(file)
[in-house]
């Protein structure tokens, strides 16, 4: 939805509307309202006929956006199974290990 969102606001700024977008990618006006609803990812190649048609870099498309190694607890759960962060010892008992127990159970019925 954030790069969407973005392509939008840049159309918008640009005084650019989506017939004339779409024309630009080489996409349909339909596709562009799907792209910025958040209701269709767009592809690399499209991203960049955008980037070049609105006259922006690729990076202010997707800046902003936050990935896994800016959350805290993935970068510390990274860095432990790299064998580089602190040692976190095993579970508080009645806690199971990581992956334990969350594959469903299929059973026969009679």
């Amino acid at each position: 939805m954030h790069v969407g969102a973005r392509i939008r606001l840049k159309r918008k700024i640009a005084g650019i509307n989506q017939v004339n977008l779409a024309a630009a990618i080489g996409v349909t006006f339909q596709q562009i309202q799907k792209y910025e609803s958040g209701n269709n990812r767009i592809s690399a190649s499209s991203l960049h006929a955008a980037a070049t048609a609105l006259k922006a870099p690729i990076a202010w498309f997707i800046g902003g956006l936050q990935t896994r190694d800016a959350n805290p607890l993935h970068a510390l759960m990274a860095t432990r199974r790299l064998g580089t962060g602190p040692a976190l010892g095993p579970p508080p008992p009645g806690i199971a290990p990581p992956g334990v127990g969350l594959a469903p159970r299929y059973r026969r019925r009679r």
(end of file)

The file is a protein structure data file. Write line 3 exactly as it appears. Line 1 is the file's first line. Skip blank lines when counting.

């Amino acid at each position: 939805m954030h790069v969407g969102a973005r392509i939008r606001l840049k159309r918008k700024i640009a005084g650019i509307n989506q017939v004339n977008l779409a024309a630009a990618i080489g996409v349909t006006f339909q596709q562009i309202q799907k792209y910025e609803s958040g209701n269709n990812r767009i592809s690399a190649s499209s991203l960049h006929a955008a980037a070049t048609a609105l006259k922006a870099p690729i990076a202010w498309f997707i800046g902003g956006l936050q990935t896994r190694d800016a959350n805290p607890l993935h970068a510390l759960m990274a860095t432990r199974r790299l064998g580089t962060g602190p040692a976190l010892g095993p579970p508080p008992p009645g806690i199971a290990p990581p992956g334990v127990g969350l594959a469903p159970r299929y059973r026969r019925r009679r």